Archaeological Materials could be anything used or created by people in the past. This also extends to the landscape humans occupied and are connected with the plants and animals people interact with. People themselves can be archaeological materials, including the variety of information we hold about our lives even after death. Scroll through the slide show to get a glimpse into some of the ways people used various materials in the past.

Collection Methods

During archaeological excavation, archaeologists use a variety of methods to collect past materials for analysis. Five methods depicted below are just a few of a wide array of ways archaeological collection during excavation.

Post Processing and Analysis

In University or other more traditional labs, archaeologists have more high-powered equipment to perform in-depth analysis of materials. Check out the slide show to see some of these lab analyses and lab work.

Interested in more avenues? Check out these some of these archaeological science methods and techniques.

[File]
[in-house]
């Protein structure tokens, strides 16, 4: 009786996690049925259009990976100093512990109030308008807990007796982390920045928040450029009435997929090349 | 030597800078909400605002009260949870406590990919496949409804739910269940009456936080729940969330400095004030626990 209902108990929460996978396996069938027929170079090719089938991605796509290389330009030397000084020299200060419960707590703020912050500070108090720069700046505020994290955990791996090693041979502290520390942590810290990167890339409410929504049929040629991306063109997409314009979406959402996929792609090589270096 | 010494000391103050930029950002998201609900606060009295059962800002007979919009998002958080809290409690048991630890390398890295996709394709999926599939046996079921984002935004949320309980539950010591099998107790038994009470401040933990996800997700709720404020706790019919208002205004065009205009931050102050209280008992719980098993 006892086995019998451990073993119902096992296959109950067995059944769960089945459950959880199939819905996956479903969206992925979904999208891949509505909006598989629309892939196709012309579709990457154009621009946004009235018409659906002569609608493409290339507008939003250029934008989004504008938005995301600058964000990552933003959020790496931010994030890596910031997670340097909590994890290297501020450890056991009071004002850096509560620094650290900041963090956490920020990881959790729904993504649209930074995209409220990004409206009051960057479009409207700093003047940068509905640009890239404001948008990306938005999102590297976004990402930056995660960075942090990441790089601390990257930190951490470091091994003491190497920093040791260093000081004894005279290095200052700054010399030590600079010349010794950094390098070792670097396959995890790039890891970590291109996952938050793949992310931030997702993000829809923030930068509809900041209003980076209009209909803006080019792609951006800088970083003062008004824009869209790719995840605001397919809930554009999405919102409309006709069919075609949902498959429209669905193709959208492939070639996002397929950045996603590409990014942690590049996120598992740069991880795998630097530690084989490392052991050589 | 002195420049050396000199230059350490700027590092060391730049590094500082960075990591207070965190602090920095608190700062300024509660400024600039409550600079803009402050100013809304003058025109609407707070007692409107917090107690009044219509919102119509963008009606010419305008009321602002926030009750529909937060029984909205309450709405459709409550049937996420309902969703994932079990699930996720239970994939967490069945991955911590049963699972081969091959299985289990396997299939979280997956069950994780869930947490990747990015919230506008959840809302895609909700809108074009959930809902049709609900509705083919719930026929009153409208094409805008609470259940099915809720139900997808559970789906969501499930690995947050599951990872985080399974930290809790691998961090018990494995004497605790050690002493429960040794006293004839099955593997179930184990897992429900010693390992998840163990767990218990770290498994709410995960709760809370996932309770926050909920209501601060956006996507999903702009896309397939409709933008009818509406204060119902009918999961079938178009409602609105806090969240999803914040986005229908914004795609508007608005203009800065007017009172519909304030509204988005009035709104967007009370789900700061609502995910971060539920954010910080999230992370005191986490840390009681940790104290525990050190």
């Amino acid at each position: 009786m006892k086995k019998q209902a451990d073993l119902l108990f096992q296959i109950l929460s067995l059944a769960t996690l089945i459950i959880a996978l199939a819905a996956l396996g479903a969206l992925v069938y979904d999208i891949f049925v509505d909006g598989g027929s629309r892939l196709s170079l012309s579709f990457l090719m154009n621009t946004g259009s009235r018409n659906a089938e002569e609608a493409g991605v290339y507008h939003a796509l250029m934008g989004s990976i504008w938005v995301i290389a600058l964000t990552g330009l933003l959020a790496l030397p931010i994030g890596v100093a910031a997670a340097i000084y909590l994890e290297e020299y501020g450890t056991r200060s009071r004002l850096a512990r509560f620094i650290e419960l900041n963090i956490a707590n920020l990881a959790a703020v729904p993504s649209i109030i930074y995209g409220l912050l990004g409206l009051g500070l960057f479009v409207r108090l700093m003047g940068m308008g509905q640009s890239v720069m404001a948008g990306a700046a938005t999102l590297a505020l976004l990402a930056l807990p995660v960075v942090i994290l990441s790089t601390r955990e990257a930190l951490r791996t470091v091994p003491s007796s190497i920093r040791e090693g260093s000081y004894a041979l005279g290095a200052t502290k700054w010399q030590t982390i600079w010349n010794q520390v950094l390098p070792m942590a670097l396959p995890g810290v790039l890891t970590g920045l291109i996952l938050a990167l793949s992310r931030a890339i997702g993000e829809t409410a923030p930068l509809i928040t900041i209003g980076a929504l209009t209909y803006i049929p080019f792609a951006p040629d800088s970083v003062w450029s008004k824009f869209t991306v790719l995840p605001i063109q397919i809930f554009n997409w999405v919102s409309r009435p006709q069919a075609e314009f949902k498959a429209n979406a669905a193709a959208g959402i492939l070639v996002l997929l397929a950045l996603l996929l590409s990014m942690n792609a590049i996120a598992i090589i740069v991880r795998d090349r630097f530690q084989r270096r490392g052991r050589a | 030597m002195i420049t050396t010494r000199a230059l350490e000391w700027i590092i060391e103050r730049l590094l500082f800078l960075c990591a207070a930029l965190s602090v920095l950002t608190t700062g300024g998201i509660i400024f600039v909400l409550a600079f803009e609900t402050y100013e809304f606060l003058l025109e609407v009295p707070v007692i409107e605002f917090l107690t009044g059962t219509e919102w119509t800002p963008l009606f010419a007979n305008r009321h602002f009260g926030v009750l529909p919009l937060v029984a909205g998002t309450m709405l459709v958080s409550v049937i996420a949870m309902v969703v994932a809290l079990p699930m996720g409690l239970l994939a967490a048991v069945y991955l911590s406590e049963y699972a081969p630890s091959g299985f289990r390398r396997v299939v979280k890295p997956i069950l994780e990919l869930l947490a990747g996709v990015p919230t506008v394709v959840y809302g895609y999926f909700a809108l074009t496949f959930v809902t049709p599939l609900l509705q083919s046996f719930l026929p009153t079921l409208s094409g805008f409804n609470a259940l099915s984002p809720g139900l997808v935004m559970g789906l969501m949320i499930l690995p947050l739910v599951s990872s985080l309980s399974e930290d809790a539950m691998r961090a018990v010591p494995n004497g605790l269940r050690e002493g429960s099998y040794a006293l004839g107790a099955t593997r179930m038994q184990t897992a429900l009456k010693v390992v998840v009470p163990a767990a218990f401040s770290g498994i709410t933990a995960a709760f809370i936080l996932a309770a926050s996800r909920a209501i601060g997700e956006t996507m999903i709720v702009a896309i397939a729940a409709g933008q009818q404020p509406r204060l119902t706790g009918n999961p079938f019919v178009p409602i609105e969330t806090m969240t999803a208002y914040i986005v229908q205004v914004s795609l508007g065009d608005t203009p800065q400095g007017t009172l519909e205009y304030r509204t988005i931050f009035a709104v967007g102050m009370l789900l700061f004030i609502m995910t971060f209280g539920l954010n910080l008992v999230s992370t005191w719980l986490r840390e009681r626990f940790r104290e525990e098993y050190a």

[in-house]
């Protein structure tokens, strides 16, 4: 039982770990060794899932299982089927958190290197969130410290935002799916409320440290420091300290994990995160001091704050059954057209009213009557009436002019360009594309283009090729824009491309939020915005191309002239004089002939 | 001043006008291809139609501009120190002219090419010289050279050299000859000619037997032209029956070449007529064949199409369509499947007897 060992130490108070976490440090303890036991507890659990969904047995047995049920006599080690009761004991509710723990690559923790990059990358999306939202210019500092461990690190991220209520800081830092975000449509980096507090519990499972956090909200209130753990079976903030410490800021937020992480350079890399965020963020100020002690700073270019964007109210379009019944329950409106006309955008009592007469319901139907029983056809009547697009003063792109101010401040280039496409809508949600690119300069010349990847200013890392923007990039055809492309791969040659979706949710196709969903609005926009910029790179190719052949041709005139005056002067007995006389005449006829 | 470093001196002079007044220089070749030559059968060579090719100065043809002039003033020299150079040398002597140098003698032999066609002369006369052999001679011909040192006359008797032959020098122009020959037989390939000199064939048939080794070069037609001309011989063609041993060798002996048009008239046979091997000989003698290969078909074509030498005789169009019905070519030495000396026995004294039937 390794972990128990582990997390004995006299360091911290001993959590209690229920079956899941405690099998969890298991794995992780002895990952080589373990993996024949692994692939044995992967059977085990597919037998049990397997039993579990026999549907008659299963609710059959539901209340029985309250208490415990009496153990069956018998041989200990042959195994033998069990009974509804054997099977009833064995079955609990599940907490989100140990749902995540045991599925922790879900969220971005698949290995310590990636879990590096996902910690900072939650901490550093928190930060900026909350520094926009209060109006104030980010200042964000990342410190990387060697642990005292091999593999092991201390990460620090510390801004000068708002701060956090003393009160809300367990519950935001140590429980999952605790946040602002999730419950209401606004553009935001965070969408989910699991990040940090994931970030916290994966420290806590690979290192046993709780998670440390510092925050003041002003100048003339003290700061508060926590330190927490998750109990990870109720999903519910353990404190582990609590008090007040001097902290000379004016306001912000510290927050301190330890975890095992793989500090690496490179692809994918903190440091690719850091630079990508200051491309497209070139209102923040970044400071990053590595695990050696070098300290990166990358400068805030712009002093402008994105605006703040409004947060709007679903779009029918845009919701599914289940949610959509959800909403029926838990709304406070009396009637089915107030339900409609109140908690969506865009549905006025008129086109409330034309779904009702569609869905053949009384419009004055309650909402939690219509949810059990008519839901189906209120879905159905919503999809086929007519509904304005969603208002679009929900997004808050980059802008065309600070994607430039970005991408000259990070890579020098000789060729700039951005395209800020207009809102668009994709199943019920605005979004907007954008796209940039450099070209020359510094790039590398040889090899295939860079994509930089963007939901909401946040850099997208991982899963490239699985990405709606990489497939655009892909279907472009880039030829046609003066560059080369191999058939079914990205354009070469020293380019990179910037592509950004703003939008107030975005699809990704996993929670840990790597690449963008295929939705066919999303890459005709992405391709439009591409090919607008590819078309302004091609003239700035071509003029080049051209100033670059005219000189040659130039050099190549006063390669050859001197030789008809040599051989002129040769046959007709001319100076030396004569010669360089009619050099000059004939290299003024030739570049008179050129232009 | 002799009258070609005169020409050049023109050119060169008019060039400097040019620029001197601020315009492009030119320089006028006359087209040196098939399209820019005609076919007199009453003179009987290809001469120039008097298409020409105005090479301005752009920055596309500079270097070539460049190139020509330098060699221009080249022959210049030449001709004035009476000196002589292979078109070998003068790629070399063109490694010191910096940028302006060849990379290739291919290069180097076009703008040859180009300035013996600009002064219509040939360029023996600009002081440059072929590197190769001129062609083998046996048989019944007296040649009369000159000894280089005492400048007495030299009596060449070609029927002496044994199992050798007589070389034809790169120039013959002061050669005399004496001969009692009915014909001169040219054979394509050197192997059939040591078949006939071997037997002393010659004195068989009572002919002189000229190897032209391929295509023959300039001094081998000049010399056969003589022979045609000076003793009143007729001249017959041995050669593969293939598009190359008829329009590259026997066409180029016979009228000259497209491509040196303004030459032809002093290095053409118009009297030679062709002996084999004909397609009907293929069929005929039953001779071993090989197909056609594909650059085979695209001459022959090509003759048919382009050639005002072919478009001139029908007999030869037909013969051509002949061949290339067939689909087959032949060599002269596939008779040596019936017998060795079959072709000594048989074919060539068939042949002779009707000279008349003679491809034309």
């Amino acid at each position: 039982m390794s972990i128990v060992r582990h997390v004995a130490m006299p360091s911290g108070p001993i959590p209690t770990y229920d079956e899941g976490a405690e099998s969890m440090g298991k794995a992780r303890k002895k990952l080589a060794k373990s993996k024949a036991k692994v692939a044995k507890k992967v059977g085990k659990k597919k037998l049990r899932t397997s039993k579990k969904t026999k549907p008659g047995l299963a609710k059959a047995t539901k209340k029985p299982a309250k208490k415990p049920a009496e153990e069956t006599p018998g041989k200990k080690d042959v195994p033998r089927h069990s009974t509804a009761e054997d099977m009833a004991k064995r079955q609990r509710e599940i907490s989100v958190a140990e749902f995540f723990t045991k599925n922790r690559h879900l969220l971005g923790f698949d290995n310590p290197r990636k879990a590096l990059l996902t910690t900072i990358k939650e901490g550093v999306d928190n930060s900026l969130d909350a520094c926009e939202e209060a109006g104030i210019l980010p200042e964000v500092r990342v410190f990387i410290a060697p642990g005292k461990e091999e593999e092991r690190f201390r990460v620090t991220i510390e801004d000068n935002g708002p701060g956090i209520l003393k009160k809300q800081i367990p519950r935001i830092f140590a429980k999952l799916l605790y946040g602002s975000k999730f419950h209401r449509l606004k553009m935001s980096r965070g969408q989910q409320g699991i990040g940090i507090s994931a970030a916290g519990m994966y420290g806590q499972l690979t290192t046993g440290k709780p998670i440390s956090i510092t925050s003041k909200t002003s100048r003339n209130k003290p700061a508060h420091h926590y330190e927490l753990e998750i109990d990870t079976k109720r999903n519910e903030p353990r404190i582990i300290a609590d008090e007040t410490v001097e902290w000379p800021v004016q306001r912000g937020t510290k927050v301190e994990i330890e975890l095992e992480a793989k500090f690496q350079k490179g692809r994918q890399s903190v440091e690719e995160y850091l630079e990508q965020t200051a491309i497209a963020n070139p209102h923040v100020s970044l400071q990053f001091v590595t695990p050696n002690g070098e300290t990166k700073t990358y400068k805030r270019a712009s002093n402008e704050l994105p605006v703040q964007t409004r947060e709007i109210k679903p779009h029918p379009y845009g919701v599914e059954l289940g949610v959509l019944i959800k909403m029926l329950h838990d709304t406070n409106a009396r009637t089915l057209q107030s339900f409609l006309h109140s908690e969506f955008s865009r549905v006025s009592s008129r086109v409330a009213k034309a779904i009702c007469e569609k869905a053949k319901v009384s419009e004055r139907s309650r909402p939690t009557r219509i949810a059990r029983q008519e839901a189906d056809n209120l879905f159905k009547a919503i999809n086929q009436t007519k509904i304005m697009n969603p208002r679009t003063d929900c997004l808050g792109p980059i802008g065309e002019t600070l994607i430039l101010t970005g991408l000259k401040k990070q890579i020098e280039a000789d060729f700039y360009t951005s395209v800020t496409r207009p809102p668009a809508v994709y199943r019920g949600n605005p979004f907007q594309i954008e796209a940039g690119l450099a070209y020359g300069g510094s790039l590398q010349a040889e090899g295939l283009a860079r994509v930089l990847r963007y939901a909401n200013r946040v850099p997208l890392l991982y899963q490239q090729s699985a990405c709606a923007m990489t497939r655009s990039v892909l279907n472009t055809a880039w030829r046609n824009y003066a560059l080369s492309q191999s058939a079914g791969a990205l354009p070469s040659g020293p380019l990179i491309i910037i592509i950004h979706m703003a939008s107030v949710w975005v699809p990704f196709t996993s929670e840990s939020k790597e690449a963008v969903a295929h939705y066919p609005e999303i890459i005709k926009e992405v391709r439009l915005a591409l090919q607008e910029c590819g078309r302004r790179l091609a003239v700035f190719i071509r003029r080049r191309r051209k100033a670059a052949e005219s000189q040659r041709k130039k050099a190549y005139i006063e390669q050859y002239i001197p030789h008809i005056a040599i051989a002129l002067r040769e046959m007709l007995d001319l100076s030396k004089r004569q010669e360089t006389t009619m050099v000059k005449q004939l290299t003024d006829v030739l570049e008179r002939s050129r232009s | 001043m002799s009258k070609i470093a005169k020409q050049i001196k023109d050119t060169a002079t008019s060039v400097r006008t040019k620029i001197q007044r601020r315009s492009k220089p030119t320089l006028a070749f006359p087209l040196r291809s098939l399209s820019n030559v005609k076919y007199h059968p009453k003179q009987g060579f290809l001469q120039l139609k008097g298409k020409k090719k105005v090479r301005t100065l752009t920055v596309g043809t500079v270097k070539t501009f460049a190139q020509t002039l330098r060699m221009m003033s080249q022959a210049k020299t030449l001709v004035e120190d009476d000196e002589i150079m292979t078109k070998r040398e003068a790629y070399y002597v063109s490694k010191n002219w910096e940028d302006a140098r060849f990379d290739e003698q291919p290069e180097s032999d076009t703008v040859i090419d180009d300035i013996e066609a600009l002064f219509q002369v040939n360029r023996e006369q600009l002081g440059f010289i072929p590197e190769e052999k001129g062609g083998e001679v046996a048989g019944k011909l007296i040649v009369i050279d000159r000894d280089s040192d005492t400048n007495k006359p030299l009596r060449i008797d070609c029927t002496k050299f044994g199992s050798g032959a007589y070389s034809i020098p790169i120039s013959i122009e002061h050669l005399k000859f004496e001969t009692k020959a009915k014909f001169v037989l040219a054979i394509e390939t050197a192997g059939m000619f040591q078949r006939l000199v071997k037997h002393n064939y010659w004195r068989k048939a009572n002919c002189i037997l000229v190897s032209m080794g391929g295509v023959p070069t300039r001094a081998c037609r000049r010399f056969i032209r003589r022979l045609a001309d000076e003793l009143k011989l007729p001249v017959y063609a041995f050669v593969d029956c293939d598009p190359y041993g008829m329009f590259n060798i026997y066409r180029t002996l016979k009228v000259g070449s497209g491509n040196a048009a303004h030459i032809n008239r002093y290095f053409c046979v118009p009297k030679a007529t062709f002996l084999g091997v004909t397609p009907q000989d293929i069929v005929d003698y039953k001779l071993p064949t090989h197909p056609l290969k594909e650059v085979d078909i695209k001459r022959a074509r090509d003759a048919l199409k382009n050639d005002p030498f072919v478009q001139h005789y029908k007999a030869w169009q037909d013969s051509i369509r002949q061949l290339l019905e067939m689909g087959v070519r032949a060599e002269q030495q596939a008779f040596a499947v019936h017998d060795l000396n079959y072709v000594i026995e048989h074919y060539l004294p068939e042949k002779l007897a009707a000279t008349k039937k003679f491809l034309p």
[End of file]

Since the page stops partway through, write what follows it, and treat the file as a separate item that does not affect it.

• Radiocarbon dating
  • Potassium-Argon dating
  • Thermoluminescence dating
  • Dendrochronology
  • Archaeobotanical analysis
  • Scanning electron microscopy
  • Stable Isotope analysis- Carbon, Oxygen, Nitrogen, Strontium, Lead
  • X-ray fluorescence
  • Ceramic Petrography
  • micromorphology
  • aDNA
  • Neutron activation analysis
  • Lithic analysis
  • Zooarchaeological analysis
  • Geomorphometrics
  • Osteoarcheological analysis
  • Magnetometry and Geophysical survey
  • Remote sensing


Archaeologists need to publish their findings and their interpretations. Sometimes this is a long process because of limited time and availability to analytical tools. Sharing results can help change the way we all think about the past. It can also spur conversations or debates about how to interpret the past that also helps push our understanding forward.

Some books to start with

Other Resources

The African American Diaspora Network

Society of Black Archaeologists

Society for American Archaeology